Acknowledged by so few...
Elizabeth "Mumbet" Freeman is not mentioned in the publication Notable American Women (1971), a three volume biographical dictionary which is the first full-scale scholarly work of its kind. Mumbet is not mentioned in Merriam Webster's Biographical Dictionary. She is not mentioned in the National Women's Hall of Fame. She is known in Berkshire County Massachusetts and her story is documented and researched by scholars and is the subject of a few books. One day Mumbet will be famous. There is a movement to put her portrait on a stamp. This site will help others to learn why Mumbet will be a television mini-series, a movie and a famous American Folk Hero.
A new book, One Minute A Free Woman: Elizabeth Freeman and the Struggle for Freedom by Emilie Piper and David Levinson has some new claims that "Lizzie" being Mumbet's sister is uncertain. The authors are fairly certain from archival research that Lizzy was in fact her daughter. The authors also point out that even though W.E.B. Du Bois claimed he was related to Mumbet, the genealogical studies show Mumbet was not. The authors studied whether Elizabeth Freeman was married to a man who served in the Revolutionary War and found that records show she was never married. The authors also claim that Elizabeth Freeman was not the first black woman to win her freedom and instead claim Freeman was the first in Massachusetts to sue for her freedom on constitutional grounds and win, thus helping to end slavery in Massachusetts. The book also introduces many new, rich details about this exceptional woman's life that heretofore were unknown. And it sets her story in the context of her times and her home sites, as well as following her descendants through the years.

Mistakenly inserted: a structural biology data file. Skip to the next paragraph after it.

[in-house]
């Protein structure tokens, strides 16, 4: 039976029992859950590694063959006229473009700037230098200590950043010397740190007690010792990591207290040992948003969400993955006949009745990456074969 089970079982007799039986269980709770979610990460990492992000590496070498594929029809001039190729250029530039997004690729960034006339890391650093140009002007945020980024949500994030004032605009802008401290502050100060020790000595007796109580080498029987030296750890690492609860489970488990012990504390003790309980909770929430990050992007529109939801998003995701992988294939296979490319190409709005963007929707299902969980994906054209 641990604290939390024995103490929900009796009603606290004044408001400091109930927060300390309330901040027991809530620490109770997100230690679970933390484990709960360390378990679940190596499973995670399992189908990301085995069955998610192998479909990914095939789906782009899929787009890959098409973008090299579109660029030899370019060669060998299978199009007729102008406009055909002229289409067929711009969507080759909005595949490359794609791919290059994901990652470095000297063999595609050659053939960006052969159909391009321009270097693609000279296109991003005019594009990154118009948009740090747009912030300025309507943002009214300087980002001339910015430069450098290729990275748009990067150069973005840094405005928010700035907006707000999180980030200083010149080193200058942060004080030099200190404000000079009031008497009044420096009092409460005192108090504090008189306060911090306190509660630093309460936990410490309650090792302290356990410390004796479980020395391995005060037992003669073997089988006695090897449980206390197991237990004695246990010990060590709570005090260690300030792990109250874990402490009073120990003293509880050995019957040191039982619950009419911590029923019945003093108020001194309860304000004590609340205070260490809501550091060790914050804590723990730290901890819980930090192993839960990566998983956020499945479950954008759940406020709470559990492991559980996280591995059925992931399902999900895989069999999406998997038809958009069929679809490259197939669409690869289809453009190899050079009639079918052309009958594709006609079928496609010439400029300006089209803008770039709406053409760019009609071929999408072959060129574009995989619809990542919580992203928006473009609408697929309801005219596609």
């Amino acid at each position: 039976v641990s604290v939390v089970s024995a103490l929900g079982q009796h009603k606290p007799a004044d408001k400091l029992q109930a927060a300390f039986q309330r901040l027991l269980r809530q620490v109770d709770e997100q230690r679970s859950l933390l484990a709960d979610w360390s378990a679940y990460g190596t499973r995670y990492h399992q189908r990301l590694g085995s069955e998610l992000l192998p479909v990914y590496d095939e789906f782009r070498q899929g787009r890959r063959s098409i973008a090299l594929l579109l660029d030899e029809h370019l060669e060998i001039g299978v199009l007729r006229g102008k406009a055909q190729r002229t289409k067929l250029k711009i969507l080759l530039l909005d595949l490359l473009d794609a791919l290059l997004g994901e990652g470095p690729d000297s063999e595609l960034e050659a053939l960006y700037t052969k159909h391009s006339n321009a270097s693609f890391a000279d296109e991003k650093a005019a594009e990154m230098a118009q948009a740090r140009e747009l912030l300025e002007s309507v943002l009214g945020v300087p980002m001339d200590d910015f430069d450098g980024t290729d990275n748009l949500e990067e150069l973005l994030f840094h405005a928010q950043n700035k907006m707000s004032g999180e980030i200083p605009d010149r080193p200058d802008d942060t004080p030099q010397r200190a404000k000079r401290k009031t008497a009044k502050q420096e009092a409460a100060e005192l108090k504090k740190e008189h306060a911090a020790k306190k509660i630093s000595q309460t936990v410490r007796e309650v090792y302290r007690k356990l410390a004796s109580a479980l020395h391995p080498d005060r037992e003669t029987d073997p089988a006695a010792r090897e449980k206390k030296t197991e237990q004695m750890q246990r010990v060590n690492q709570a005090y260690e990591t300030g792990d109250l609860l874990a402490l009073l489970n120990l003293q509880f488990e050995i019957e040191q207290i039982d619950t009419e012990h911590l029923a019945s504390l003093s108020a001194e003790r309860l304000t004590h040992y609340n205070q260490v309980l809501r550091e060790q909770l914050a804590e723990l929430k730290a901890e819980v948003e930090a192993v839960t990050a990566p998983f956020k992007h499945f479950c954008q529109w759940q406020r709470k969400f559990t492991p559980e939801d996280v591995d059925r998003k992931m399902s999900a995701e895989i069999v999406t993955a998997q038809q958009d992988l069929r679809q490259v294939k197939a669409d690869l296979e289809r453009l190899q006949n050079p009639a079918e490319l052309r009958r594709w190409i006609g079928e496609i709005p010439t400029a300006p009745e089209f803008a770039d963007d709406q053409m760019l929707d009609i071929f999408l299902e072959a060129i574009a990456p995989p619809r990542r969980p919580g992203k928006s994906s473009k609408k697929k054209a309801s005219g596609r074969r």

While the authors have changed the story that has been told for years in Berkshire County there will be without a doubt other researchers and authors stimulated to uncover the facts and add more to Mumbet's story.